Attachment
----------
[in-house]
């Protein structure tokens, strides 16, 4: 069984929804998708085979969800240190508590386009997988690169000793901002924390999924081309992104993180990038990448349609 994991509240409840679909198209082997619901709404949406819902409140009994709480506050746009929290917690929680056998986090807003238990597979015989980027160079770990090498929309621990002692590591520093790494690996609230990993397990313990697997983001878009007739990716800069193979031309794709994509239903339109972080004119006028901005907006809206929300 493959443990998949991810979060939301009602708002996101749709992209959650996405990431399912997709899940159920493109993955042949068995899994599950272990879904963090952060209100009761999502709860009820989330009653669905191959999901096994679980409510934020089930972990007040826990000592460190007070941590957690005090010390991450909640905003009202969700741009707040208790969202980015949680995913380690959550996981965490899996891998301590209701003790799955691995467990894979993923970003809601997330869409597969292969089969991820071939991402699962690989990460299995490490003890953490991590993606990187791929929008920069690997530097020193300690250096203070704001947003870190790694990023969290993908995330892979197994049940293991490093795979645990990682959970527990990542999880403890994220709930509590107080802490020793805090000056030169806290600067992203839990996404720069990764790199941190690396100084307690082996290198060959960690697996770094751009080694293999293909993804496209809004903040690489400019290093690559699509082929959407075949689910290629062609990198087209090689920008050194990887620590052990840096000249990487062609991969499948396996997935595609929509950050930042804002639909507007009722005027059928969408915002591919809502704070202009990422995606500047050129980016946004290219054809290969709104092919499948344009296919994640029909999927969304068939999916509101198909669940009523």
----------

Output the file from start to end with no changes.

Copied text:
[in-house]
């Protein structure tokens, strides 16, 4: 069984929804998708085979969800240190508590386009997988690169000793901002924390999924081309992104993180990038990448349609 994991509240409840679909198209082997619901709404949406819902409140009994709480506050746009929290917690929680056998986090807003238990597979015989980027160079770990090498929309621990002692590591520093790494690996609230990993397990313990697997983001878009007739990716800069193979031309794709994509239903339109972080004119006028901005907006809206929300 493959443990998949991810979060939301009602708002996101749709992209959650996405990431399912997709899940159920493109993955042949068995899994599950272990879904963090952060209100009761999502709860009820989330009653669905191959999901096994679980409510934020089930972990007040826990000592460190007070941590957690005090010390991450909640905003009202969700741009707040208790969202980015949680995913380690959550996981965490899996891998301590209701003790799955691995467990894979993923970003809601997330869409597969292969089969991820071939991402699962690989990460299995490490003890953490991590993606990187791929929008920069690997530097020193300690250096203070704001947003870190790694990023969290993908995330892979197994049940293991490093795979645990990682959970527990990542999880403890994220709930509590107080802490020793805090000056030169806290600067992203839990996404720069990764790199941190690396100084307690082996290198060959960690697996770094751009080694293999293909993804496209809004903040690489400019290093690559699509082929959407075949689910290629062609990198087209090689920008050194990887620590052990840096000249990487062609991969499948396996997935595609929509950050930042804002639909507007009722005027059928969408915002591919809502704070202009990422995606500047050129980016946004290219054809290969709104092919499948344009296919994640029909999927969304068939999916509101198909669940009523």